Touching the Earth
The 21st century is likely to be the most eventful century in human history. This coming decade will set many of its long-term trends and determine whether we thrive as a planet or collapse into ruin. Either way, a new world is about to be born.
That new world can't come too soon for the current one doesn't work for most people and the situation is even worse for all the non-human beings caught within its web. In short, we have less than a decade to create a new civilization. Which means everything has to change: business, relationships, tastes, beliefs. Everything.
Many people are overwhelmed by dramatic transformation. I embrace change even as I suffer from it like everyone else. That's the reason for Twentitude.
Perhaps the single biggest transformation is the fundamental relationship between humans and the non-human world. I hate to say the term 'nature' since that has the connotation of a uniform substance, when in reality the nonhuman is infinitely more diverse than the human.
We have much to unlearn, to replace our anthropocentric language of 'history' and 'society' with terms that include the many beings that aren't human. Arguably, the first unlearning step is sensory, of toppling vision from its perch at the top of the hierarchy of knowledge. Consider how we talk about things we see versus things we hear or smell.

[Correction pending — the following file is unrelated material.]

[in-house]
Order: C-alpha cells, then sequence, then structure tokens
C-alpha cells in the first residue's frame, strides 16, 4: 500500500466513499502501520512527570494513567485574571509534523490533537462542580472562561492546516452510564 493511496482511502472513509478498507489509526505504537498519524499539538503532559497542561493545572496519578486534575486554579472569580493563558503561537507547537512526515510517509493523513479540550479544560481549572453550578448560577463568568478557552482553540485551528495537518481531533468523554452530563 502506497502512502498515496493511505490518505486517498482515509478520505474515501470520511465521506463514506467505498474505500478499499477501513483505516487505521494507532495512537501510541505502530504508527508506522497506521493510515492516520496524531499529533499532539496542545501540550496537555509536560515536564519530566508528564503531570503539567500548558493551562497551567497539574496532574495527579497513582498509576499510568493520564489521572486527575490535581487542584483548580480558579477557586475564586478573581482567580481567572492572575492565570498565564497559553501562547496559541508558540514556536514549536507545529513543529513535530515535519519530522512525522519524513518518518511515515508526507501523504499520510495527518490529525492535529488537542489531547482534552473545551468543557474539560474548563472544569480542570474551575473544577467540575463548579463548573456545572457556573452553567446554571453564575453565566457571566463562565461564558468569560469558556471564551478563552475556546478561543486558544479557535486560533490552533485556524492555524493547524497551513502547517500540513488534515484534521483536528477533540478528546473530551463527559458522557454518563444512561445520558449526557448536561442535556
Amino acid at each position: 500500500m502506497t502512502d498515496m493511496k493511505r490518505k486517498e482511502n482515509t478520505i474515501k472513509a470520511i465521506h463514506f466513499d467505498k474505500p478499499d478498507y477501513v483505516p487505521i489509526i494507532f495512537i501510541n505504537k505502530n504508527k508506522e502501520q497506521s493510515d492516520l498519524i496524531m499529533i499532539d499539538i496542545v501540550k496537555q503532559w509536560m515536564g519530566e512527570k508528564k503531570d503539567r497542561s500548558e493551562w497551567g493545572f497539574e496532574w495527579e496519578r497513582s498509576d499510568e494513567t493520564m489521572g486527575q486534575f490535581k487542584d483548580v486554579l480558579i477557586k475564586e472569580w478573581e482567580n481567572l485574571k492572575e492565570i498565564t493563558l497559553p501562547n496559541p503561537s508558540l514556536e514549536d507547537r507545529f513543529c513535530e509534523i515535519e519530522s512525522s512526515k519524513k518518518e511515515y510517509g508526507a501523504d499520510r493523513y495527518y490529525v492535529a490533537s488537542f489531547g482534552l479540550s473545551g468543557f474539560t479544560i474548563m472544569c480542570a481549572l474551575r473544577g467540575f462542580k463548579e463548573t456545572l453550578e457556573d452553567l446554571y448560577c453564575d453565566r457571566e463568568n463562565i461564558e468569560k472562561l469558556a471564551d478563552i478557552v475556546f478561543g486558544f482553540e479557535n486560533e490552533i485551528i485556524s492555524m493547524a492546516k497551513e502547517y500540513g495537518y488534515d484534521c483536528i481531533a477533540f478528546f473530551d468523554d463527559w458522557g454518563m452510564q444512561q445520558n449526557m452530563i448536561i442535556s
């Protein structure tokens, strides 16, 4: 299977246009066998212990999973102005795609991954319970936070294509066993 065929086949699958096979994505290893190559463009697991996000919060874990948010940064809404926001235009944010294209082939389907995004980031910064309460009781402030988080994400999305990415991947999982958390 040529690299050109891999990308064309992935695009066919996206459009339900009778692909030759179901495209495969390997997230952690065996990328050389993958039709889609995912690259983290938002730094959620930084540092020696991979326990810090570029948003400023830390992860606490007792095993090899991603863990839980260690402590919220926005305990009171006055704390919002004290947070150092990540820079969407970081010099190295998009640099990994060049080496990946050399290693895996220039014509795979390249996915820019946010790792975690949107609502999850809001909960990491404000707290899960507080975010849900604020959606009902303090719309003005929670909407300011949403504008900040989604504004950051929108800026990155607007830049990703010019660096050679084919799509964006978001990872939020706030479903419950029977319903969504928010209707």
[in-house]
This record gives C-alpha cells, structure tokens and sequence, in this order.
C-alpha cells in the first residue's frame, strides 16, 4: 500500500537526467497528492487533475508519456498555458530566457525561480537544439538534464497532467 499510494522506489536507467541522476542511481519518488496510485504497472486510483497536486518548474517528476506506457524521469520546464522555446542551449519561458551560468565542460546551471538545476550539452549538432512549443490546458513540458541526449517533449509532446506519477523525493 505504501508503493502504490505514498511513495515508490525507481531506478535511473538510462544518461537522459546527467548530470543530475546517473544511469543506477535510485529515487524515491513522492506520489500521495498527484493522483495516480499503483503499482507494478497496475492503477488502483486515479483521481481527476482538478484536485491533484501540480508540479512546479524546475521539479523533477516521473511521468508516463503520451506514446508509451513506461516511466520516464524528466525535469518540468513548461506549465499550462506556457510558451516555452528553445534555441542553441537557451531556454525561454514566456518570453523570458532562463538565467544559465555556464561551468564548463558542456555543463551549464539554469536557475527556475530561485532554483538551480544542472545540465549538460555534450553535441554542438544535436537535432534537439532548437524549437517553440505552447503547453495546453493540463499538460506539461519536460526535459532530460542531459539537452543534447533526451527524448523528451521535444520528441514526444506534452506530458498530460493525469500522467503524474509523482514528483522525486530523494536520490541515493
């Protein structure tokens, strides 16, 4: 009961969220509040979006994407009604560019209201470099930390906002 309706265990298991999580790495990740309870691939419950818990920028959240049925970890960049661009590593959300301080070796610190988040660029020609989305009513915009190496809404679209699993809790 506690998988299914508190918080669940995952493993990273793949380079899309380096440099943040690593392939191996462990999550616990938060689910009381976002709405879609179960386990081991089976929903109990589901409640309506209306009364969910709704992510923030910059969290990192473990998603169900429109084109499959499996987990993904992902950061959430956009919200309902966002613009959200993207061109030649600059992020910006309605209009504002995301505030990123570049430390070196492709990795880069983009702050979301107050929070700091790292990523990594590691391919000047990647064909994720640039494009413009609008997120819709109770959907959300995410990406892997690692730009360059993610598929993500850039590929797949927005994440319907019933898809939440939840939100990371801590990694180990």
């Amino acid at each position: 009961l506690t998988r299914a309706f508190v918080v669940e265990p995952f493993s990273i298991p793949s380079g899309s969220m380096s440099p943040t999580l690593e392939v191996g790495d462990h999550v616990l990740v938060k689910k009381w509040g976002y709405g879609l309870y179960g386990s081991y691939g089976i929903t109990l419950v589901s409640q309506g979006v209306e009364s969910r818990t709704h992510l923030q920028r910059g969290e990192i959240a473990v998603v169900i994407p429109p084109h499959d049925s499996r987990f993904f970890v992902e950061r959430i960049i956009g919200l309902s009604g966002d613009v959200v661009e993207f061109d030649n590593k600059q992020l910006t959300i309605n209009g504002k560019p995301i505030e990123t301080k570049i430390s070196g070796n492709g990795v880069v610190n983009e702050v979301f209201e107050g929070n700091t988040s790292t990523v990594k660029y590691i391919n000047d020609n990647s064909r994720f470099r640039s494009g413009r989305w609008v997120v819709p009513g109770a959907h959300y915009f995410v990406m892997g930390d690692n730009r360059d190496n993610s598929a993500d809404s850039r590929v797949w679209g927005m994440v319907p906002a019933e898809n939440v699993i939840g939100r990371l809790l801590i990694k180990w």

I say 'the sound of the drum' with the tacit understanding that
- there's an object and
- there's the way it sounds to me
- the two are different.
But we don't treat vision that way; the 'seen' drum is the drum itself, not the way the 'drum looks like to me.' As visual creatures we easily fall into the trap that vision reveals objects as they are - fixes them in our gaze, making them available for classification and control - while the other senses play supporting roles in this visual drama. After vision comes hearing, which has less prestige than vision but still plays a major role because of its close association with language and music.
With this issue, I am going to inaugurate an exploration of the 'minor' senses: smell, touch and taste, senses that are opaque to conceptual elaboration for now.
There will continue to be a regular dose of random things that catch my fancy.
A Receptive Mind
The decisions we make during the 2020s will impact us for centuries and arguably determine whether we survive as a species. Thoughtful and creative decisions won't happen on their own; we need to train ourselves to hear the muse's whispers. Twentitude is a receptive state of mind which helps us hear the future.